Human beings are voracious consumers, as our consumption of the Earth’s resources attests. Our consumer habits are one of the main causes for the environmental problems we’re facing. But what if we could put our consumptive habits to good use? This is already being done in the Caribbean, where authorities and local chefs have partnered to combat the invasive lionfish by adding it to menus. Authorities hope diners will help deplete populations, effectively making overfishing work for the oceans and reefs rather than against them.
RAW for the Oceans
Dutch fashion label G-Star RAW is taking a similar approach. In 2014, they announced their new RAW for the Oceans line. The series of clothing includes jeans, jackets, T-shirts and hoodies, all made from plastic debris reclaimed from the ocean. The first batch of products has already used up more than 10 tons of plastic.
The brand collaborates with musician Pharrell Williams and his Bionic Yarn project, which makes textile products from reclaimed plastic. Bionic Yarn doesn’t produce any consumer products, but has made its mission the creation of a yarn based on plastic collected from the oceans and other places in nature, one that’s superior to traditional cotton or nylon yarn.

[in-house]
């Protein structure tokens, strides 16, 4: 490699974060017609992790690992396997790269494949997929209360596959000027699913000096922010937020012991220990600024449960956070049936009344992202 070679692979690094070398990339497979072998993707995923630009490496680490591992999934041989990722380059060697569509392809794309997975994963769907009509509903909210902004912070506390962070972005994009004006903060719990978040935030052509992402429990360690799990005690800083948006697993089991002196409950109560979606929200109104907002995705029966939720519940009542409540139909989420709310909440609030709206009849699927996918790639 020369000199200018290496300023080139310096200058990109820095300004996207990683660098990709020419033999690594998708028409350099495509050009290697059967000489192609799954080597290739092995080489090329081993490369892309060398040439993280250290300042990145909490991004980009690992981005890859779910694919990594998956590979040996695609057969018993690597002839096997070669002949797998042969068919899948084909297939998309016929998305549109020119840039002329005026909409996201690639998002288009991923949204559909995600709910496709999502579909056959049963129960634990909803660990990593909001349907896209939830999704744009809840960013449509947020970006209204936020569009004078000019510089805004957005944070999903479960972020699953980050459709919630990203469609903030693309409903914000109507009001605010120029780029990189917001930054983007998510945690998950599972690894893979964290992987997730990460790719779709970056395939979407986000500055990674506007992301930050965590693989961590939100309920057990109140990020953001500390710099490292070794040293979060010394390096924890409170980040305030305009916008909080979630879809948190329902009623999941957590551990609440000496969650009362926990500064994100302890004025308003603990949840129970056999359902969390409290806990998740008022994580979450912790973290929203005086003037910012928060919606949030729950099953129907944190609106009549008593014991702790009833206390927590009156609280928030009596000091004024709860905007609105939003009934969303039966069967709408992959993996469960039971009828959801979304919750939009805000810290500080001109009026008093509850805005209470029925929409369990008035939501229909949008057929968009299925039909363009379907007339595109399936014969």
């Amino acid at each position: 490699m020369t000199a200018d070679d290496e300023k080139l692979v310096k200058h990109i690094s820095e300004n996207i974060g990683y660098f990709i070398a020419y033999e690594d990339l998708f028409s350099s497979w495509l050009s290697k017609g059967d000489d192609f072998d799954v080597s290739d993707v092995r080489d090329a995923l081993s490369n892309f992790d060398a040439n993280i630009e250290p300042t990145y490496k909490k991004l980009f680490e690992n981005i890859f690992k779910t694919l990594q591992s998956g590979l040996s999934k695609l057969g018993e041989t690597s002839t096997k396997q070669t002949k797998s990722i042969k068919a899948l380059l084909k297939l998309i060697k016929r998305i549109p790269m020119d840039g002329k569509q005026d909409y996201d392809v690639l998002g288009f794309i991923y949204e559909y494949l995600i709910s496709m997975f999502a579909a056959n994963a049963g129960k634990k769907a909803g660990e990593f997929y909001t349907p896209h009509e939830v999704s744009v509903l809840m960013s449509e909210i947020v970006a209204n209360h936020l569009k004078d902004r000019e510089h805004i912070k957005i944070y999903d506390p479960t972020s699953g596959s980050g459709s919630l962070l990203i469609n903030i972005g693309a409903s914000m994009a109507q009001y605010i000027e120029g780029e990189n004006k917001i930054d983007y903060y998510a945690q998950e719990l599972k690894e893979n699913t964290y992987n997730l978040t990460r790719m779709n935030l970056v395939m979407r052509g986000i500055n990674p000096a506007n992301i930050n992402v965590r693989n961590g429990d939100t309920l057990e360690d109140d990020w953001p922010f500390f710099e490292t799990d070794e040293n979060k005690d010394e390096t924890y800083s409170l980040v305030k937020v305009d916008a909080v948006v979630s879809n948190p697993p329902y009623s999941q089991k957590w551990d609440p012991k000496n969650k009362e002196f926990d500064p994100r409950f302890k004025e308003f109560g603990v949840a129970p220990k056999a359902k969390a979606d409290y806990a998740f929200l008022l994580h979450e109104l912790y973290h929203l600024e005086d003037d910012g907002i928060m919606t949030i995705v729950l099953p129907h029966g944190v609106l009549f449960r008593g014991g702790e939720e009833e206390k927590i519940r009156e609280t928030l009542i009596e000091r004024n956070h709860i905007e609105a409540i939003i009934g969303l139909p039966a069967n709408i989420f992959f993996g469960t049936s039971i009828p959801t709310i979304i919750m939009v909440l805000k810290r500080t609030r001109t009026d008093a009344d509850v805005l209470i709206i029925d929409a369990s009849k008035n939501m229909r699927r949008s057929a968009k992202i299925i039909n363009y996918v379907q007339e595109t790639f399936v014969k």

G-Star RAW’s line uses Bionic Yarn to make the first-ever jeans, as well as other urban clothing, from recycled plastic. G-Star RAW markets the clothing with Williams as its curator. A stylized octopus logo is featured both on a number of the items and woven into classic patterns like houndstooth. The campaign also features a number of ambassadors from various industries, such as music and fashion, to help spread awareness of the products and the concept behind their creation.
Will we all be wearing plastic?
This isn’t the first time that a company has used post-consumer plastic in clothing. Outdoor-clothing manufacturer Patagonia has long championed fleece jackets made from recycled plastic, a concept that other producers in that industry have since adopted. But this is the first time a strictly fashion brand with the size and distribution of G-Star RAW has focused specifically on plastic reclaimed from the oceans.
So will we all be wearing The Great Pacific Garbage Patch next year? Hopefully these products will find their way into mainstream fashion, making clothing like this common and not just part of a special campaign to raise awareness about the plastic in the oceans. Ideally we’ll one day hear a fashion brand say that they’re not able to meet demands for their products, due to a lack of plastic in the oceans.